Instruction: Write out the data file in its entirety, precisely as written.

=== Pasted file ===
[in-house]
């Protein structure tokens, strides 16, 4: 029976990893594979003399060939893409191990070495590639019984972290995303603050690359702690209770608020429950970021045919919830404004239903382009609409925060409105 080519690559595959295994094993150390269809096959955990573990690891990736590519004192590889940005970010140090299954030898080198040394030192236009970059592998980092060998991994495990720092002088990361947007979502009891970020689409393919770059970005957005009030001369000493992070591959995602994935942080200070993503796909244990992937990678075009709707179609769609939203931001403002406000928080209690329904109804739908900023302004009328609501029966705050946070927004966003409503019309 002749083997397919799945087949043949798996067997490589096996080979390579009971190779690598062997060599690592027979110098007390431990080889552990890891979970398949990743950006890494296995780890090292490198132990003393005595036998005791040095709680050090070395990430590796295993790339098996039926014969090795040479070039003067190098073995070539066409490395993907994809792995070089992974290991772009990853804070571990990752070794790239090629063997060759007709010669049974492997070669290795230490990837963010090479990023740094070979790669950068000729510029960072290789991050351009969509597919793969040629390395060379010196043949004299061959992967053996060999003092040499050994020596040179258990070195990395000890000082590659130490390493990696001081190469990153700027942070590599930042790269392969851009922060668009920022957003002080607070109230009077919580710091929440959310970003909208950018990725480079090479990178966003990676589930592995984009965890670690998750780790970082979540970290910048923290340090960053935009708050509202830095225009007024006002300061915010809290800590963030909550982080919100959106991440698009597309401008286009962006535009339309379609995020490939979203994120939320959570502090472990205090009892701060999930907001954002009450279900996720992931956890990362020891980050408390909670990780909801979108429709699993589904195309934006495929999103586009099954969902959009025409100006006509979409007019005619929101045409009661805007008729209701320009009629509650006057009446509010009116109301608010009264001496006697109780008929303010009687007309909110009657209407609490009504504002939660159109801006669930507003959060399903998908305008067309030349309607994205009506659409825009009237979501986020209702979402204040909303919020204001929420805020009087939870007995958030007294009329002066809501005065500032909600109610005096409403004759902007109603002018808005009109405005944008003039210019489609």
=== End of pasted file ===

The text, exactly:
[in-house]
């Protein structure tokens, strides 16, 4: 029976990893594979003399060939893409191990070495590639019984972290995303603050690359702690209770608020429950970021045919919830404004239903382009609409925060409105 080519690559595959295994094993150390269809096959955990573990690891990736590519004192590889940005970010140090299954030898080198040394030192236009970059592998980092060998991994495990720092002088990361947007979502009891970020689409393919770059970005957005009030001369000493992070591959995602994935942080200070993503796909244990992937990678075009709707179609769609939203931001403002406000928080209690329904109804739908900023302004009328609501029966705050946070927004966003409503019309 002749083997397919799945087949043949798996067997490589096996080979390579009971190779690598062997060599690592027979110098007390431990080889552990890891979970398949990743950006890494296995780890090292490198132990003393005595036998005791040095709680050090070395990430590796295993790339098996039926014969090795040479070039003067190098073995070539066409490395993907994809792995070089992974290991772009990853804070571990990752070794790239090629063997060759007709010669049974492997070669290795230490990837963010090479990023740094070979790669950068000729510029960072290789991050351009969509597919793969040629390395060379010196043949004299061959992967053996060999003092040499050994020596040179258990070195990395000890000082590659130490390493990696001081190469990153700027942070590599930042790269392969851009922060668009920022957003002080607070109230009077919580710091929440959310970003909208950018990725480079090479990178966003990676589930592995984009965890670690998750780790970082979540970290910048923290340090960053935009708050509202830095225009007024006002300061915010809290800590963030909550982080919100959106991440698009597309401008286009962006535009339309379609995020490939979203994120939320959570502090472990205090009892701060999930907001954002009450279900996720992931956890990362020891980050408390909670990780909801979108429709699993589904195309934006495929999103586009099954969902959009025409100006006509979409007019005619929101045409009661805007008729209701320009009629509650006057009446509010009116109301608010009264001496006697109780008929303010009687007309909110009657209407609490009504504002939660159109801006669930507003959060399903998908305008067309030349309607994205009506659409825009009237979501986020209702979402204040909303919020204001929420805020009087939870007995958030007294009329002066809501005065500032909600109610005096409403004759902007109603002018808005009109405005944008003039210019489609």